• David J. Harris says:

            Agreed. Except that some apparently smart people think it’s possible. So *maybe* they know something we don’t.

            • Jeremy Miles says:

              And they’ve put $5,000 where there mouth is. So they know something I don’t, or they have money they don’t have anything to spend on.

      • Z says:

        They’re not going up in a balloon, but the fact that one would record decreasing temperatures as one went up in a balloon means that high altitude “causes” low temperature, doesn’t it? Are you saying that altitude does not have a causal effect on temperature, or just that this data set does not demonstrate it? If it’s the former, then are you unconvinced by other experiments where people did go up in balloons? If it’s the latter, are you saying that there is not a concept of a causal relationship between two random variables outside of their observation in any given data set?

        The point of the exercise is to try to reduce causal inference to a classification problem. The idea seems to be that scatterplots of causal relationships might tend to look certain ways (or not look certain ways) empirically. Personally, I’m agnostic/skeptical, but it’s certainly an empirical question.

        • konrad says:

          The experiments you refer to showed that, as one goes to colder places in a balloon, altitude tends to increase.

          • Anonymous says:

            In another comment below you say that you think Pearl’s framework is reasonable. You write “Basically, if it is possible to intervene in such a way as to change X directly, then one can ask whether X causes Y.” Can you explain why going up in a balloon is not intervening in such a way as to change altitude directly?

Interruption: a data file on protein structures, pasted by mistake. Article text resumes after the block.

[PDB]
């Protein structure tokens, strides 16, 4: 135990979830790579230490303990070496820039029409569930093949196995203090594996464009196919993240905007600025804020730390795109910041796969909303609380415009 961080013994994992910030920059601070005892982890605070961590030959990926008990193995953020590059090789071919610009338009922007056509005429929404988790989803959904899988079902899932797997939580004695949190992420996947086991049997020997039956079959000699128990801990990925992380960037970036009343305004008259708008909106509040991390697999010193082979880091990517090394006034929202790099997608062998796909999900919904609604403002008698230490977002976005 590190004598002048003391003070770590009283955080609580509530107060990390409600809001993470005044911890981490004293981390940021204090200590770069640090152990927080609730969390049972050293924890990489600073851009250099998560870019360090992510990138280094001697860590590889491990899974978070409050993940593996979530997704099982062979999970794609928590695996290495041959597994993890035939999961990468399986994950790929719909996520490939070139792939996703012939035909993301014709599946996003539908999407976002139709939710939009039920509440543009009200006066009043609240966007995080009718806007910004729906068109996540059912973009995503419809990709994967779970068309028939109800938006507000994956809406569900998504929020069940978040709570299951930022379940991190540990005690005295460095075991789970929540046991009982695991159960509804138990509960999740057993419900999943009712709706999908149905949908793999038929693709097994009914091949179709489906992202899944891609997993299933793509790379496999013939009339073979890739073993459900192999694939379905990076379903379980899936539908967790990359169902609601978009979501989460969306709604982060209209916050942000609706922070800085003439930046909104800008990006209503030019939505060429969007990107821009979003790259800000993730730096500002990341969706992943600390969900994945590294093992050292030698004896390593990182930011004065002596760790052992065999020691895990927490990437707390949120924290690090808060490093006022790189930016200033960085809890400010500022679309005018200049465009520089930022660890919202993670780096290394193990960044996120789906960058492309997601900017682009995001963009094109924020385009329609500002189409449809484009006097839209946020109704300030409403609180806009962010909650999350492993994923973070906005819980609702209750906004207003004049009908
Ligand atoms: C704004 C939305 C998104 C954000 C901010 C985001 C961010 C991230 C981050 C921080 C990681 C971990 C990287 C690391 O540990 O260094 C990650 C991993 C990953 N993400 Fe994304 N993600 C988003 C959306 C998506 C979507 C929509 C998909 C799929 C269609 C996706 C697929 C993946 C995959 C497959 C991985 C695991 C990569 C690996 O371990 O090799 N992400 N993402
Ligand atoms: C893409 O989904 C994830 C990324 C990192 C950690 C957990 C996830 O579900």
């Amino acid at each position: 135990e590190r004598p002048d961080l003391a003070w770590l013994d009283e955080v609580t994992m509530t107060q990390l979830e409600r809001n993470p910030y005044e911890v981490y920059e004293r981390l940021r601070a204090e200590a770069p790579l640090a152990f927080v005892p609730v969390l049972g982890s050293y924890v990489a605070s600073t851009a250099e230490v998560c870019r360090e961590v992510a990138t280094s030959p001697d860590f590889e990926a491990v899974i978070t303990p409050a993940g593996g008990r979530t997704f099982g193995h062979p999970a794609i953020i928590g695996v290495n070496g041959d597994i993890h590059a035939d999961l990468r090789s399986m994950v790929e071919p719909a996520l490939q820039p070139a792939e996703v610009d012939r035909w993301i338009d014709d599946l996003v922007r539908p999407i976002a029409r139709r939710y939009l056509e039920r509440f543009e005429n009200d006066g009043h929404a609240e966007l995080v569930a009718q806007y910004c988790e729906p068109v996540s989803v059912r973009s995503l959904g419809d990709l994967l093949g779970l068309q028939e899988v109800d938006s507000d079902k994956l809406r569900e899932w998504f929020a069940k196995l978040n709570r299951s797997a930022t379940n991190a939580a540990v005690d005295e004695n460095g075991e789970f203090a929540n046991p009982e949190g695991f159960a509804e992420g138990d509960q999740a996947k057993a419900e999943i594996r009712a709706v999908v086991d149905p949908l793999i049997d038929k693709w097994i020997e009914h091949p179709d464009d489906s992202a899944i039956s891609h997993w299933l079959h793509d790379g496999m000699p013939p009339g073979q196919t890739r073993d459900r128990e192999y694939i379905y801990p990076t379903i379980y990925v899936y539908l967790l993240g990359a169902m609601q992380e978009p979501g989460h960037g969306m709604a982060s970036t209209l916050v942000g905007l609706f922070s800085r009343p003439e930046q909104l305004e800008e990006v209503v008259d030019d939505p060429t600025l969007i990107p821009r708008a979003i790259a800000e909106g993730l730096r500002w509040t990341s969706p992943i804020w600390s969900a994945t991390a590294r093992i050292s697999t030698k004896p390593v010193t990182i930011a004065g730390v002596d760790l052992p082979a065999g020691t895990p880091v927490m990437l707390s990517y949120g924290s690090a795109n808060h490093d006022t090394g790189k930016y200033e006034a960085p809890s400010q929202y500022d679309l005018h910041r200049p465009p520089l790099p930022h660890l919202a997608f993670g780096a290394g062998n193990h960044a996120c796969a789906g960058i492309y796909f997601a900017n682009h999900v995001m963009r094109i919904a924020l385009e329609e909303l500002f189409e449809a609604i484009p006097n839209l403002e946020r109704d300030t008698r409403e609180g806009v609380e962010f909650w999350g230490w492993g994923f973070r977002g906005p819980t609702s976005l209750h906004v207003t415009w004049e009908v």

• konrad says:

              My comment was flippant (of course there is a causal effect!), but it does point at a genuine difficulty: any argument based on considering altitude as an independent variable (set arbitrarily) and temperature as a dependent variable (measured after setting the independent variable) can be inverted. What is to stop us from considering the balloon as a mechanism for setting temperature, and then measuring altitude?

    • konrad says:

      Altitude doesn’t cause temperature any more than temperature causes altitude. A similar example would be to plot “time on the road” versus “distance travelled” for a bunch of motorists. Which causes the other?

      In the cities example the two variables are symmetrical: if you change altitude by going to a higher altitude city, you will probably measure a lower temperature; if you change temperature by going to a colder city, you will probably measure a higher altitude. Going up in a balloon or turning on a heater are not options in this setup. Nor is going up in a heated balloon (which presumably would have led you to conclude that altitude doesn’t cause temperature?).

      The interesting thing in their plot is that it seems to have points corresponding to two types of cities: one type displays a straightforward negative correlation between altitude and temperature; the other consists of cities close to sea level at various temperatures (no correlation with altitude). On visual inspection this seems to be the only feature of the plot that could have led them to their asymmetrical conclusion – I have no idea why they think this should support a causal conclusion in one direction or the other.

      • Rahul says:

        In your reasoning are there any pairs of variables at all where “X causes Y” makes sense? Which? Any examples?

        • konrad says:

          Certainly – I think Pearl’s framework (as explained in his book “Causality”) makes complete sense. Basically, if it is possible to intervene in such a way as to change X directly, then one can ask whether X causes Y. In the cities example, we cannot intervene to change either the altitude or the temperature of a city.

          • Z says:

            The cities are just points in 3 dimensional space with associated temperatures. I agree that the cities data does not prove a causal relationship between altitude and temperature. It’s beyond me why you think that the balloon experiments wouldn’t satisfy Pearl’s framework, however. If you accept that altitude and temperature are causally related but still object, are you saying that whether there is a causal relationship between altitude and temperature varies depending on what particular dataset you happen to be looking at?